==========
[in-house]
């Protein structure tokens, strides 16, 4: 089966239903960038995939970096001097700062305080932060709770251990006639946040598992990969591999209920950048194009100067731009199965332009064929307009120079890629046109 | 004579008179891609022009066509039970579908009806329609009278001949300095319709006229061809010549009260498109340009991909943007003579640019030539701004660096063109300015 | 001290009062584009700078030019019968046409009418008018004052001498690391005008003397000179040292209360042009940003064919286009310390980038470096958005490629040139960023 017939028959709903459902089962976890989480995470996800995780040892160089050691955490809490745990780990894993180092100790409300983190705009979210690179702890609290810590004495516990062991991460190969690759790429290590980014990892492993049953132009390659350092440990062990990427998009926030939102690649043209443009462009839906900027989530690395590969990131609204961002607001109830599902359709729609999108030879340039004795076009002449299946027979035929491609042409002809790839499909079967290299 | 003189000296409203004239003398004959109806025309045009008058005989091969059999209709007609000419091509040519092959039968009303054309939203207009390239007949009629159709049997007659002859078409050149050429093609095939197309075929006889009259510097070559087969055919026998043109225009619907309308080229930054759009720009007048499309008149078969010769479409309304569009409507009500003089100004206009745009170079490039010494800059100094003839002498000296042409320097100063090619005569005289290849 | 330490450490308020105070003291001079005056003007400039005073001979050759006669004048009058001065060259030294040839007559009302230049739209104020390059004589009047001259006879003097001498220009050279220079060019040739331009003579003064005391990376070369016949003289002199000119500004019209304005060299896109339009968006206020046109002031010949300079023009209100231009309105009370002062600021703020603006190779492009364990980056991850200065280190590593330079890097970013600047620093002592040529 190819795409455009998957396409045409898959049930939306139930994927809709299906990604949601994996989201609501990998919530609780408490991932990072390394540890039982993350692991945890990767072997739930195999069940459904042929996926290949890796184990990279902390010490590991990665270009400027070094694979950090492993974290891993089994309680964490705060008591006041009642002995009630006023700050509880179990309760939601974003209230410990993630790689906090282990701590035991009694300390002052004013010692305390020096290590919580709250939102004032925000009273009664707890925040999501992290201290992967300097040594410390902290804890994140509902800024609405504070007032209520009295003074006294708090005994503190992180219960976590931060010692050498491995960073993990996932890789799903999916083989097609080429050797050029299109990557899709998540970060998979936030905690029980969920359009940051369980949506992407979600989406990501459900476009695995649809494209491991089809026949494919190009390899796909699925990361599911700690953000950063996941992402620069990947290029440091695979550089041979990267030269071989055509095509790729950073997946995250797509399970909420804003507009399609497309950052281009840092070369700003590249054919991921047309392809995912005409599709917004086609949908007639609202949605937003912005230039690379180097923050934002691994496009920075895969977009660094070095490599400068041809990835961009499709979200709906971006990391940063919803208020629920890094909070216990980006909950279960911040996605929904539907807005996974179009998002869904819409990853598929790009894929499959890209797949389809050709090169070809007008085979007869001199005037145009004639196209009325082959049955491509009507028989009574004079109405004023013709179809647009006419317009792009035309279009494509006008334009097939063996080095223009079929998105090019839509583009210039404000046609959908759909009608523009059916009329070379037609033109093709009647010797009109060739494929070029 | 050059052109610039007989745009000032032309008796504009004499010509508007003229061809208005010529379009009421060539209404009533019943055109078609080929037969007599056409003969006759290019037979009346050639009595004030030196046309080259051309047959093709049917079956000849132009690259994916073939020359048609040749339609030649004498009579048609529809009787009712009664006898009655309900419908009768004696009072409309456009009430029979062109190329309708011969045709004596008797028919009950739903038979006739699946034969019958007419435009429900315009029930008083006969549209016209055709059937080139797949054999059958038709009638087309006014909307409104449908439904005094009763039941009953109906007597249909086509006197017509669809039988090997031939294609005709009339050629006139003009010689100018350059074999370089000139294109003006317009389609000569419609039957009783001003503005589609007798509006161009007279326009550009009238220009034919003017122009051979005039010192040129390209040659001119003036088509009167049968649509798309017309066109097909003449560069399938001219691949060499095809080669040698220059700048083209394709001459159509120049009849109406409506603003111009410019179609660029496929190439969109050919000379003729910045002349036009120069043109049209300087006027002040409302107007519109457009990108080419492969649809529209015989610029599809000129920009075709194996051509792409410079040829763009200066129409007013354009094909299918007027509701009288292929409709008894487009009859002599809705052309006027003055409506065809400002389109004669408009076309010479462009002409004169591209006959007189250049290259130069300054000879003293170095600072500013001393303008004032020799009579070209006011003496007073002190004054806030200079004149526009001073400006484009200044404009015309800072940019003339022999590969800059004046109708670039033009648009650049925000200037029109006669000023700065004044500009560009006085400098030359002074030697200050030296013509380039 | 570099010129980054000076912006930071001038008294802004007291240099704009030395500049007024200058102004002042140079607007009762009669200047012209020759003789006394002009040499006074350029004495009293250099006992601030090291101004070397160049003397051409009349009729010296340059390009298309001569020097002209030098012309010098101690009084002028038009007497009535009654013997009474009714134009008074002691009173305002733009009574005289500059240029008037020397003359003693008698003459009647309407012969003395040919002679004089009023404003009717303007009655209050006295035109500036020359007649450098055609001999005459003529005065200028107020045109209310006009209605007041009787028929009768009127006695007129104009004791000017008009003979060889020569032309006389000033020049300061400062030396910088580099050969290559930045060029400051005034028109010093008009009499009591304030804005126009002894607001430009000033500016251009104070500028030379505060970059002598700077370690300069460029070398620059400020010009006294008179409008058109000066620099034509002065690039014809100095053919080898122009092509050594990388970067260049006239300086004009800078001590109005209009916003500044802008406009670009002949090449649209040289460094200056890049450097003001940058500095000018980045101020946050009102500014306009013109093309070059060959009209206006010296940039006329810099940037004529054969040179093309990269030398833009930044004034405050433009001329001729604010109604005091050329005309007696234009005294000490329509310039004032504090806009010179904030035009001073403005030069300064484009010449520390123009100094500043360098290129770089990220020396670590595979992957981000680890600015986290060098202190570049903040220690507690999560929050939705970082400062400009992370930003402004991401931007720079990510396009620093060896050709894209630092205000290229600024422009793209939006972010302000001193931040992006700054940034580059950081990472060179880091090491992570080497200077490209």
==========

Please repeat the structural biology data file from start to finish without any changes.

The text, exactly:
[in-house]
């Protein structure tokens, strides 16, 4: 089966239903960038995939970096001097700062305080932060709770251990006639946040598992990969591999209920950048194009100067731009199965332009064929307009120079890629046109 | 004579008179891609022009066509039970579908009806329609009278001949300095319709006229061809010549009260498109340009991909943007003579640019030539701004660096063109300015 | 001290009062584009700078030019019968046409009418008018004052001498690391005008003397000179040292209360042009940003064919286009310390980038470096958005490629040139960023 017939028959709903459902089962976890989480995470996800995780040892160089050691955490809490745990780990894993180092100790409300983190705009979210690179702890609290810590004495516990062991991460190969690759790429290590980014990892492993049953132009390659350092440990062990990427998009926030939102690649043209443009462009839906900027989530690395590969990131609204961002607001109830599902359709729609999108030879340039004795076009002449299946027979035929491609042409002809790839499909079967290299 | 003189000296409203004239003398004959109806025309045009008058005989091969059999209709007609000419091509040519092959039968009303054309939203207009390239007949009629159709049997007659002859078409050149050429093609095939197309075929006889009259510097070559087969055919026998043109225009619907309308080229930054759009720009007048499309008149078969010769479409309304569009409507009500003089100004206009745009170079490039010494800059100094003839002498000296042409320097100063090619005569005289290849 | 330490450490308020105070003291001079005056003007400039005073001979050759006669004048009058001065060259030294040839007559009302230049739209104020390059004589009047001259006879003097001498220009050279220079060019040739331009003579003064005391990376070369016949003289002199000119500004019209304005060299896109339009968006206020046109002031010949300079023009209100231009309105009370002062600021703020603006190779492009364990980056991850200065280190590593330079890097970013600047620093002592040529 190819795409455009998957396409045409898959049930939306139930994927809709299906990604949601994996989201609501990998919530609780408490991932990072390394540890039982993350692991945890990767072997739930195999069940459904042929996926290949890796184990990279902390010490590991990665270009400027070094694979950090492993974290891993089994309680964490705060008591006041009642002995009630006023700050509880179990309760939601974003209230410990993630790689906090282990701590035991009694300390002052004013010692305390020096290590919580709250939102004032925000009273009664707890925040999501992290201290992967300097040594410390902290804890994140509902800024609405504070007032209520009295003074006294708090005994503190992180219960976590931060010692050498491995960073993990996932890789799903999916083989097609080429050797050029299109990557899709998540970060998979936030905690029980969920359009940051369980949506992407979600989406990501459900476009695995649809494209491991089809026949494919190009390899796909699925990361599911700690953000950063996941992402620069990947290029440091695979550089041979990267030269071989055509095509790729950073997946995250797509399970909420804003507009399609497309950052281009840092070369700003590249054919991921047309392809995912005409599709917004086609949908007639609202949605937003912005230039690379180097923050934002691994496009920075895969977009660094070095490599400068041809990835961009499709979200709906971006990391940063919803208020629920890094909070216990980006909950279960911040996605929904539907807005996974179009998002869904819409990853598929790009894929499959890209797949389809050709090169070809007008085979007869001199005037145009004639196209009325082959049955491509009507028989009574004079109405004023013709179809647009006419317009792009035309279009494509006008334009097939063996080095223009079929998105090019839509583009210039404000046609959908759909009608523009059916009329070379037609033109093709009647010797009109060739494929070029 | 050059052109610039007989745009000032032309008796504009004499010509508007003229061809208005010529379009009421060539209404009533019943055109078609080929037969007599056409003969006759290019037979009346050639009595004030030196046309080259051309047959093709049917079956000849132009690259994916073939020359048609040749339609030649004498009579048609529809009787009712009664006898009655309900419908009768004696009072409309456009009430029979062109190329309708011969045709004596008797028919009950739903038979006739699946034969019958007419435009429900315009029930008083006969549209016209055709059937080139797949054999059958038709009638087309006014909307409104449908439904005094009763039941009953109906007597249909086509006197017509669809039988090997031939294609005709009339050629006139003009010689100018350059074999370089000139294109003006317009389609000569419609039957009783001003503005589609007798509006161009007279326009550009009238220009034919003017122009051979005039010192040129390209040659001119003036088509009167049968649509798309017309066109097909003449560069399938001219691949060499095809080669040698220059700048083209394709001459159509120049009849109406409506603003111009410019179609660029496929190439969109050919000379003729910045002349036009120069043109049209300087006027002040409302107007519109457009990108080419492969649809529209015989610029599809000129920009075709194996051509792409410079040829763009200066129409007013354009094909299918007027509701009288292929409709008894487009009859002599809705052309006027003055409506065809400002389109004669408009076309010479462009002409004169591209006959007189250049290259130069300054000879003293170095600072500013001393303008004032020799009579070209006011003496007073002190004054806030200079004149526009001073400006484009200044404009015309800072940019003339022999590969800059004046109708670039033009648009650049925000200037029109006669000023700065004044500009560009006085400098030359002074030697200050030296013509380039 | 570099010129980054000076912006930071001038008294802004007291240099704009030395500049007024200058102004002042140079607007009762009669200047012209020759003789006394002009040499006074350029004495009293250099006992601030090291101004070397160049003397051409009349009729010296340059390009298309001569020097002209030098012309010098101690009084002028038009007497009535009654013997009474009714134009008074002691009173305002733009009574005289500059240029008037020397003359003693008698003459009647309407012969003395040919002679004089009023404003009717303007009655209050006295035109500036020359007649450098055609001999005459003529005065200028107020045109209310006009209605007041009787028929009768009127006695007129104009004791000017008009003979060889020569032309006389000033020049300061400062030396910088580099050969290559930045060029400051005034028109010093008009009499009591304030804005126009002894607001430009000033500016251009104070500028030379505060970059002598700077370690300069460029070398620059400020010009006294008179409008058109000066620099034509002065690039014809100095053919080898122009092509050594990388970067260049006239300086004009800078001590109005209009916003500044802008406009670009002949090449649209040289460094200056890049450097003001940058500095000018980045101020946050009102500014306009013109093309070059060959009209206006010296940039006329810099940037004529054969040179093309990269030398833009930044004034405050433009001329001729604010109604005091050329005309007696234009005294000490329509310039004032504090806009010179904030035009001073403005030069300064484009010449520390123009100094500043360098290129770089990220020396670590595979992957981000680890600015986290060098202190570049903040220690507690999560929050939705970082400062400009992370930003402004991401931007720079990510396009620093060896050709894209630092205000290229600024422009793209939006972010302000001193931040992006700054940034580059950081990472060179880091090491992570080497200077490209």